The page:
I need to replace the outlets in my 54 y/o home but the junction boxes are too small to accommodate the new outlets. Is there a way to replace the junction boxes without having to cut a new hole?
Let me guess: the wall boxes are metal and the "ears" on the new receptacles are hitting the wall around the boxes, right?
The "ears" are scored to allow them to be broken off leaving small tabs with holes in them for the screws into the boxes. Just grip the ears with pliers and bend back and forth. In some designs the ends of the center tabs are also scored for breaking off to allow fitting into the tightest space.
The ears have holes in them to allow them to be used as shim spacers to stand the receptacle out if the box is too far into the wall. The use of metal shims makes electrical contact of the ground of the receptacle with a metal box. Some receptacles have a paper "keeper" on one of the mounting screws and a metal keeper on the other end. This provides metal to metal contact on the end with the metal keeper. If you are using cheaper receptacles with paper keepers on both ends, remove at least one of the paper keepers to insure metal to metal "face" contact for the ground.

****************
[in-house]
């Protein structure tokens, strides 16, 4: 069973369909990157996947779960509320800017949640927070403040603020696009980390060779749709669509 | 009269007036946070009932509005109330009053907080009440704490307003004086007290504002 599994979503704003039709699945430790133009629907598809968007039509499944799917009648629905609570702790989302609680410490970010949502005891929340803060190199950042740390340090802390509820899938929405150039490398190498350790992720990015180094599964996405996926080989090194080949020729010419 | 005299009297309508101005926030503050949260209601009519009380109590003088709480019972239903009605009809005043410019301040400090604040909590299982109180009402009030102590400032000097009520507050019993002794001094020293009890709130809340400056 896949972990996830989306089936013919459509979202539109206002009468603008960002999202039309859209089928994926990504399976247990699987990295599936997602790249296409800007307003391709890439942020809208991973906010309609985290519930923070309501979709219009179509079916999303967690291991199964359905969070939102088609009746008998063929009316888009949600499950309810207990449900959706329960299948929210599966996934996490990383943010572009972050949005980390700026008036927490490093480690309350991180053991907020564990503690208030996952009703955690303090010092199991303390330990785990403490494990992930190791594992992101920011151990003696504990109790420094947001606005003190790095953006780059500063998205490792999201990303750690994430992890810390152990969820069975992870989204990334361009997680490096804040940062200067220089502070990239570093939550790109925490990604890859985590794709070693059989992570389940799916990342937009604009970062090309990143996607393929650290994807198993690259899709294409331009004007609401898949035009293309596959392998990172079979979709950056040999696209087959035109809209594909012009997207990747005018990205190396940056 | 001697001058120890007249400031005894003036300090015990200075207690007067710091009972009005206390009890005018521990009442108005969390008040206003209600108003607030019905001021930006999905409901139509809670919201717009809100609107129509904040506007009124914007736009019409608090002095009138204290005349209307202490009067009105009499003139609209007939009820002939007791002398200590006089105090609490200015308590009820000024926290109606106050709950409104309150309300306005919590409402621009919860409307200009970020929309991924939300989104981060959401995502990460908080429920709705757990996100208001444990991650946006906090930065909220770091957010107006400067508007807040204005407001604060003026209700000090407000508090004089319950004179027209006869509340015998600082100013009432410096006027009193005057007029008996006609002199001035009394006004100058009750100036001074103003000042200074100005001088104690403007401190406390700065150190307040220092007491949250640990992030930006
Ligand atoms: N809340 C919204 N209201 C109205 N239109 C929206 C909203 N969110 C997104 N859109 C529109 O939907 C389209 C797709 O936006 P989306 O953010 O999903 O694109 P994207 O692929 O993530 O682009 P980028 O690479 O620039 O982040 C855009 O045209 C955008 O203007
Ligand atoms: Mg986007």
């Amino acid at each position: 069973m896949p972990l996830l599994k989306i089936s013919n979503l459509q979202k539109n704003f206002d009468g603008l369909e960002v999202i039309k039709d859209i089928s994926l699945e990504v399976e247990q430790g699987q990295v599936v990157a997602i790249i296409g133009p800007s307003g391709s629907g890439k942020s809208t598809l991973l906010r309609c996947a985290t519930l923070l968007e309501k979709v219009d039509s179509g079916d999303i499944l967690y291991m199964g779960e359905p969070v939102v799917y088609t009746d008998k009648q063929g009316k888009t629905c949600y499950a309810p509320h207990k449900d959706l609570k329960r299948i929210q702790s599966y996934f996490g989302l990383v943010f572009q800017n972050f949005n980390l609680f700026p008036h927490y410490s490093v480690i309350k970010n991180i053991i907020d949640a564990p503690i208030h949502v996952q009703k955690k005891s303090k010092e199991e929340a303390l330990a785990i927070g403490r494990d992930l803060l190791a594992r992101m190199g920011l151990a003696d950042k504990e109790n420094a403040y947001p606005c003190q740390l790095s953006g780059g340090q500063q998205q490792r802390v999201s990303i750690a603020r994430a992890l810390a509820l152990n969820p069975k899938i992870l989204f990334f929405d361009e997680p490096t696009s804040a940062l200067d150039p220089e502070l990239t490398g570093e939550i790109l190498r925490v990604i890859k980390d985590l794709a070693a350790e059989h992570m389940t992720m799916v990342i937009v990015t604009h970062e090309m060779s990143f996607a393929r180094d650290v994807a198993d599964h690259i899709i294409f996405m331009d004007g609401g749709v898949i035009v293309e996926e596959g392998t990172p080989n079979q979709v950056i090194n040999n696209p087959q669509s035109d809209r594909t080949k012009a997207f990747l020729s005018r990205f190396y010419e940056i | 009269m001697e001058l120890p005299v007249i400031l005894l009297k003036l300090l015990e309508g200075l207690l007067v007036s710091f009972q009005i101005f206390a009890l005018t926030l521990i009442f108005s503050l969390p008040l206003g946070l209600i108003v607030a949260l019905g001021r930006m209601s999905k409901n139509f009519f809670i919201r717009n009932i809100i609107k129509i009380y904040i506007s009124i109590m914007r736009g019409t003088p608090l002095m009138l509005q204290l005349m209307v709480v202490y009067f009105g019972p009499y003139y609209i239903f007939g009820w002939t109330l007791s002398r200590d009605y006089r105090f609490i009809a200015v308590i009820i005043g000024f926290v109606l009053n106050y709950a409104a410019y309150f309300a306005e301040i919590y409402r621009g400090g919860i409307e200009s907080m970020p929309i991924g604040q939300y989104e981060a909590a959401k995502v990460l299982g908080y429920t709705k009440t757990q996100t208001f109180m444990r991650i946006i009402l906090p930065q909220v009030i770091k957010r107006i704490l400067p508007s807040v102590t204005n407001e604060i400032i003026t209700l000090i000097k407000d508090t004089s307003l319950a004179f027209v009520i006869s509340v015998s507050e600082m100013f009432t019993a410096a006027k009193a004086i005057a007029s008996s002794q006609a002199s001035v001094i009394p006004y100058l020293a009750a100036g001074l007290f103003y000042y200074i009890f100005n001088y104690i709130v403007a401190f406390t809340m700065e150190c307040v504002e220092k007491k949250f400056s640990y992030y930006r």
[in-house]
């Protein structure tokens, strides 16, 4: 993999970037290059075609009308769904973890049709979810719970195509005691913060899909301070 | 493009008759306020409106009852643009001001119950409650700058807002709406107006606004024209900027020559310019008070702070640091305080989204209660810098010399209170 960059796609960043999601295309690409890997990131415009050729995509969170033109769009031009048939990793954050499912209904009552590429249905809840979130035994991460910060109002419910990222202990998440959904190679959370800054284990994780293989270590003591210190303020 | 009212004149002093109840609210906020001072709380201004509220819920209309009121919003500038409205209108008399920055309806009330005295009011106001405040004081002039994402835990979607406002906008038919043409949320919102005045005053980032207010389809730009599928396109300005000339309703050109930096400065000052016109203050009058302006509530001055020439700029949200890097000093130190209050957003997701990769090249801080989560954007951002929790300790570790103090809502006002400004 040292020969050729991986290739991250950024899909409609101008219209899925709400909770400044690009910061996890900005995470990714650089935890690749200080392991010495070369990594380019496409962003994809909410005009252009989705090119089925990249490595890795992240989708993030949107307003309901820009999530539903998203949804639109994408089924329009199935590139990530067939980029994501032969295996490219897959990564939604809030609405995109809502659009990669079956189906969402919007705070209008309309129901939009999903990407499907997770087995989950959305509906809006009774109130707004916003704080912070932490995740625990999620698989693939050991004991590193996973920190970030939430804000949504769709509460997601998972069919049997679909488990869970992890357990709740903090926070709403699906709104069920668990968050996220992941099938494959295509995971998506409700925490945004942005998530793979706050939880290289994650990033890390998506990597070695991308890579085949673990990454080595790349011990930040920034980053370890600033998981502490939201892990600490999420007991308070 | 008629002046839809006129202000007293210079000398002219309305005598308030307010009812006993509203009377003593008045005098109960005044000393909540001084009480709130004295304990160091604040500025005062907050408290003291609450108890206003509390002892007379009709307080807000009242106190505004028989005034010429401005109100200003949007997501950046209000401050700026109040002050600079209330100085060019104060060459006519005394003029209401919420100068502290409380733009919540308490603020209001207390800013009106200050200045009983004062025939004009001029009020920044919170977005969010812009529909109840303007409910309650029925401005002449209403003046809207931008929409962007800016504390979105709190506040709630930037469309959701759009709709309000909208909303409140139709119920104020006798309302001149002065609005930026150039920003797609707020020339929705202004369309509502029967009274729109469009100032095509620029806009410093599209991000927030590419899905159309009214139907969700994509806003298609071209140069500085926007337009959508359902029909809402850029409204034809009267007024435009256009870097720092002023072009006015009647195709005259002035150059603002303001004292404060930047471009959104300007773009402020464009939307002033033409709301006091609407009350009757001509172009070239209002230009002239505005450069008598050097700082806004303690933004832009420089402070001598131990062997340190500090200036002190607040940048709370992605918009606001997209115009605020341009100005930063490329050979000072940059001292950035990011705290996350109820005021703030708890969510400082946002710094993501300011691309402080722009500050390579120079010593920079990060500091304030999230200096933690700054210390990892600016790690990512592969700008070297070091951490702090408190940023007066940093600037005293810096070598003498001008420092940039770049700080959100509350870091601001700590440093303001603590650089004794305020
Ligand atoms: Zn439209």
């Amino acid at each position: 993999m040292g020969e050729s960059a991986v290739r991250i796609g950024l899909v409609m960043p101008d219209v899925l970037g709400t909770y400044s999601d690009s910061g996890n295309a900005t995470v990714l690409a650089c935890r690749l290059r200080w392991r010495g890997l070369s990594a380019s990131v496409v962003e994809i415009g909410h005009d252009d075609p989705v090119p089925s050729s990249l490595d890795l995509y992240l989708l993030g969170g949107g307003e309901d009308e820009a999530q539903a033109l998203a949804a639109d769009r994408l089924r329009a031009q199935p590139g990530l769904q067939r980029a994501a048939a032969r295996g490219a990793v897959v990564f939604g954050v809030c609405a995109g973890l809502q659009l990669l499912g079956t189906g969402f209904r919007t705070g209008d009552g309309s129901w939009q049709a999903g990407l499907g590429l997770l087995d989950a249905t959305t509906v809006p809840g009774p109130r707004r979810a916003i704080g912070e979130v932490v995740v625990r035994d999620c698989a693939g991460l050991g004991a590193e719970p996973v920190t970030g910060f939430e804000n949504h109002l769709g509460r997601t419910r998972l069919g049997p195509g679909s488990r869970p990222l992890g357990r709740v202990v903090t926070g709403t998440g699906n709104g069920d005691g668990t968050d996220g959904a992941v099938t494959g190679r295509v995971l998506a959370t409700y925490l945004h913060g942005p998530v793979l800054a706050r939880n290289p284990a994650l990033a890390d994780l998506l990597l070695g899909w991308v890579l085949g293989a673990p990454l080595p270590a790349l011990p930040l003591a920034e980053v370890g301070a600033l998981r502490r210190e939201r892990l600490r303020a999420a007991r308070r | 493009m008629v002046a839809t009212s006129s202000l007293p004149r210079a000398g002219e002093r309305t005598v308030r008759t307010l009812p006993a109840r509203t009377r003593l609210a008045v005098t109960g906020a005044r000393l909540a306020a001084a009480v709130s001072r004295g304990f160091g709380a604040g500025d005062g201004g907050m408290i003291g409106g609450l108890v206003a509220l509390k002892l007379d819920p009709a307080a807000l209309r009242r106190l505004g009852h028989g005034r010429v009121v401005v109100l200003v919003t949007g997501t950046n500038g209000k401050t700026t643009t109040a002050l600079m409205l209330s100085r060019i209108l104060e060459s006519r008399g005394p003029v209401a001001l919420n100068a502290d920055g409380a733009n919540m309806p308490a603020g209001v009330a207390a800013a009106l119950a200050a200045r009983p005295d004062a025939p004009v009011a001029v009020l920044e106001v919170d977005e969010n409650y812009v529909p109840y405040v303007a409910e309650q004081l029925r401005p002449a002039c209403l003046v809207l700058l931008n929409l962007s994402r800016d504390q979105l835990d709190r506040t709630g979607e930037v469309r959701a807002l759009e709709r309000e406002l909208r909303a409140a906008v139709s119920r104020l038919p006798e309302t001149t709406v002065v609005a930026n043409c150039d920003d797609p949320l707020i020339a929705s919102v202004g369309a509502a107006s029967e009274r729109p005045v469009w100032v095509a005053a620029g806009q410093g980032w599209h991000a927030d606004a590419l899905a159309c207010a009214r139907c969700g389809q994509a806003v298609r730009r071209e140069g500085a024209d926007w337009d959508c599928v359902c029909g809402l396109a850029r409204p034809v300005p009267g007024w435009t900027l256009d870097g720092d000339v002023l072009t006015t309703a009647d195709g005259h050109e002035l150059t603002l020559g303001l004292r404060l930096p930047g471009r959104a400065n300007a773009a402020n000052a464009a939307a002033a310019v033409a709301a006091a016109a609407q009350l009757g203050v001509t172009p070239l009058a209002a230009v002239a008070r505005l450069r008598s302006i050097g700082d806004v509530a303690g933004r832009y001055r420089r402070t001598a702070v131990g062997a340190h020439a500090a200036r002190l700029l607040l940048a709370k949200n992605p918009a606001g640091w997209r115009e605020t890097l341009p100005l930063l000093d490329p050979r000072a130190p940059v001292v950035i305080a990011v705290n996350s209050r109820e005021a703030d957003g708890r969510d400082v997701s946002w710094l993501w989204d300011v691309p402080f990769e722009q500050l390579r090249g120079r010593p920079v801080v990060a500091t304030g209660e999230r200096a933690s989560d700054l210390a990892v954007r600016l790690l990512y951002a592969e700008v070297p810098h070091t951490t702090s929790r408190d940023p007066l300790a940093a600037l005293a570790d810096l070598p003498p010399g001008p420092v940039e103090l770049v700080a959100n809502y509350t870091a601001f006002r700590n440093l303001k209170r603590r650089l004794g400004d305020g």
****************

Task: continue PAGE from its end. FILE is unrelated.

But you would be advised to use a better grade of receptacle. And I assume you are using the now code required "tamper resistant" receptacles, right?
Does your home have aluminum wires or copper wires?
First, you do not need to use GFCI receptacles at all. GFCI is not a receptacle, it is a protective filter. It can be placed anywhere along the feed to the receptacles. It can protect every receptacle that is downline of it.
They make GFCI circuit breakers, which obviously protect the whole circuit. They also make GFCI bare modules, which resemble a GFCI receptacle but with no sockets.
Regardless, a circuit is typically wired in a string or sometimes a tree. A GFCI receptacle can be wired to protect every outlet downline. So if you have 6 receptacles in a circuit, you only need one GFCI and it can be wired to protect the rest. That's why they give you a bunch of "GFCI Protected" and "No Equipment Ground" stickers in the box, those are for the downline outlets!
In fact, the way most people wire the GFCI when they're not paying attention, ends up protecting all the downline outlets even though they don't intend that. Hilarity often ensues.
A secret trick to install GFCI in too-shallow boxes is to fit what's called a "surface conduit starter box". This sticks out about an inch proud of the wall surface. It's actually intended to then attach surface conduit to the sides of it, but if you don't install any, I won't tell :)